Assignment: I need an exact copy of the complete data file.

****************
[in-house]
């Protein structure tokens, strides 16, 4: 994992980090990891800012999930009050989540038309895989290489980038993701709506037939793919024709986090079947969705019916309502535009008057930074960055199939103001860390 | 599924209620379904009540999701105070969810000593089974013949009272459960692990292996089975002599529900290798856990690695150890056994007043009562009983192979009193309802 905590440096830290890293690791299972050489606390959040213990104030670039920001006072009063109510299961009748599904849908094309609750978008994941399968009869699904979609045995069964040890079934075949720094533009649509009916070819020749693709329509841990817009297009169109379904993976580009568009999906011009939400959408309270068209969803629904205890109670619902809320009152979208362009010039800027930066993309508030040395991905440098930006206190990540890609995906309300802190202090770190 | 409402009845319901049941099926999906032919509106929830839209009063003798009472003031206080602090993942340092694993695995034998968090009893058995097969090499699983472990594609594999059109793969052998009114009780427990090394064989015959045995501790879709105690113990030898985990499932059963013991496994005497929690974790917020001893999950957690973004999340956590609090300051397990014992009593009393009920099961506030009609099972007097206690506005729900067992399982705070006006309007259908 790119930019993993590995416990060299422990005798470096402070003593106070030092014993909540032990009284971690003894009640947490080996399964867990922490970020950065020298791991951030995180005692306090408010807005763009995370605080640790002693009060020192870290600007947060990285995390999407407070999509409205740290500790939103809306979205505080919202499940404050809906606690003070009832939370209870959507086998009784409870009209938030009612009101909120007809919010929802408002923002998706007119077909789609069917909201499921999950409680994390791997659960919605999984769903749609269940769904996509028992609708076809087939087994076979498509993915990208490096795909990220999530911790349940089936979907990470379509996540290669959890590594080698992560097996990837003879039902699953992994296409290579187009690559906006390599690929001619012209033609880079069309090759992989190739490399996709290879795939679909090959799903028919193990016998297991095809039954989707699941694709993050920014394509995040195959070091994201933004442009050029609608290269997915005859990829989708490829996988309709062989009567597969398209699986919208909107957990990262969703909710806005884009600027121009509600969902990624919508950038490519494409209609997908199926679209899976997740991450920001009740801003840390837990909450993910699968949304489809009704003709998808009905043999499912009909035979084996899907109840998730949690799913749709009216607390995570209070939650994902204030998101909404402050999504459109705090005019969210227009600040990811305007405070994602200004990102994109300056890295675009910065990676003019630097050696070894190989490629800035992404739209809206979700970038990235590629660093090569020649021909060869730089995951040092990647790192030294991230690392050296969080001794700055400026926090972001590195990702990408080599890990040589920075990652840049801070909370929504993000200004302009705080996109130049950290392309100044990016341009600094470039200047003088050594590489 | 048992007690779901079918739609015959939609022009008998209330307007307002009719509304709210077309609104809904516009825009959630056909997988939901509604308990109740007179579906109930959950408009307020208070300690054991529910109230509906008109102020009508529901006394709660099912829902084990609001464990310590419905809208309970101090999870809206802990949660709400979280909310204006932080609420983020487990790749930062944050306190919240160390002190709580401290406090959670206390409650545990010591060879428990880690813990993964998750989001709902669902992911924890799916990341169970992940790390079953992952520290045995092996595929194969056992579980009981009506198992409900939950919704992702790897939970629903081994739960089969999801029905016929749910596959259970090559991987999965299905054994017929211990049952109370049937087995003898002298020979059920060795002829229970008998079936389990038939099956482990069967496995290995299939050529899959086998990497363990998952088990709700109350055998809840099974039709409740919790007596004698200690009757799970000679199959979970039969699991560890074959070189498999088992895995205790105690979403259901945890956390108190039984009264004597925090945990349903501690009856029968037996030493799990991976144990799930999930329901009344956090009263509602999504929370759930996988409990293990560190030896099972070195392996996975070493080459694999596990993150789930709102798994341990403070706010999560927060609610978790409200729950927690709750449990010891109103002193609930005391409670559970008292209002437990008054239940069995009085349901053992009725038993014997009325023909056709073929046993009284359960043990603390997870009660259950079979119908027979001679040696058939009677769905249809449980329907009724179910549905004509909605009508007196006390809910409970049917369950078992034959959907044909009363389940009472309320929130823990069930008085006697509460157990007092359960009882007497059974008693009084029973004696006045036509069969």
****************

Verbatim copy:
[in-house]
């Protein structure tokens, strides 16, 4: 994992980090990891800012999930009050989540038309895989290489980038993701709506037939793919024709986090079947969705019916309502535009008057930074960055199939103001860390 | 599924209620379904009540999701105070969810000593089974013949009272459960692990292996089975002599529900290798856990690695150890056994007043009562009983192979009193309802 905590440096830290890293690791299972050489606390959040213990104030670039920001006072009063109510299961009748599904849908094309609750978008994941399968009869699904979609045995069964040890079934075949720094533009649509009916070819020749693709329509841990817009297009169109379904993976580009568009999906011009939400959408309270068209969803629904205890109670619902809320009152979208362009010039800027930066993309508030040395991905440098930006206190990540890609995906309300802190202090770190 | 409402009845319901049941099926999906032919509106929830839209009063003798009472003031206080602090993942340092694993695995034998968090009893058995097969090499699983472990594609594999059109793969052998009114009780427990090394064989015959045995501790879709105690113990030898985990499932059963013991496994005497929690974790917020001893999950957690973004999340956590609090300051397990014992009593009393009920099961506030009609099972007097206690506005729900067992399982705070006006309007259908 790119930019993993590995416990060299422990005798470096402070003593106070030092014993909540032990009284971690003894009640947490080996399964867990922490970020950065020298791991951030995180005692306090408010807005763009995370605080640790002693009060020192870290600007947060990285995390999407407070999509409205740290500790939103809306979205505080919202499940404050809906606690003070009832939370209870959507086998009784409870009209938030009612009101909120007809919010929802408002923002998706007119077909789609069917909201499921999950409680994390791997659960919605999984769903749609269940769904996509028992609708076809087939087994076979498509993915990208490096795909990220999530911790349940089936979907990470379509996540290669959890590594080698992560097996990837003879039902699953992994296409290579187009690559906006390599690929001619012209033609880079069309090759992989190739490399996709290879795939679909090959799903028919193990016998297991095809039954989707699941694709993050920014394509995040195959070091994201933004442009050029609608290269997915005859990829989708490829996988309709062989009567597969398209699986919208909107957990990262969703909710806005884009600027121009509600969902990624919508950038490519494409209609997908199926679209899976997740991450920001009740801003840390837990909450993910699968949304489809009704003709998808009905043999499912009909035979084996899907109840998730949690799913749709009216607390995570209070939650994902204030998101909404402050999504459109705090005019969210227009600040990811305007405070994602200004990102994109300056890295675009910065990676003019630097050696070894190989490629800035992404739209809206979700970038990235590629660093090569020649021909060869730089995951040092990647790192030294991230690392050296969080001794700055400026926090972001590195990702990408080599890990040589920075990652840049801070909370929504993000200004302009705080996109130049950290392309100044990016341009600094470039200047003088050594590489 | 048992007690779901079918739609015959939609022009008998209330307007307002009719509304709210077309609104809904516009825009959630056909997988939901509604308990109740007179579906109930959950408009307020208070300690054991529910109230509906008109102020009508529901006394709660099912829902084990609001464990310590419905809208309970101090999870809206802990949660709400979280909310204006932080609420983020487990790749930062944050306190919240160390002190709580401290406090959670206390409650545990010591060879428990880690813990993964998750989001709902669902992911924890799916990341169970992940790390079953992952520290045995092996595929194969056992579980009981009506198992409900939950919704992702790897939970629903081994739960089969999801029905016929749910596959259970090559991987999965299905054994017929211990049952109370049937087995003898002298020979059920060795002829229970008998079936389990038939099956482990069967496995290995299939050529899959086998990497363990998952088990709700109350055998809840099974039709409740919790007596004698200690009757799970000679199959979970039969699991560890074959070189498999088992895995205790105690979403259901945890956390108190039984009264004597925090945990349903501690009856029968037996030493799990991976144990799930999930329901009344956090009263509602999504929370759930996988409990293990560190030896099972070195392996996975070493080459694999596990993150789930709102798994341990403070706010999560927060609610978790409200729950927690709750449990010891109103002193609930005391409670559970008292209002437990008054239940069995009085349901053992009725038993014997009325023909056709073929046993009284359960043990603390997870009660259950079979119908027979001679040696058939009677769905249809449980329907009724179910549905004509909605009508007196006390809910409970049917369950078992034959959907044909009363389940009472309320929130823990069930008085006697509460157990007092359960009882007497059974008693009084029973004696006045036509069969």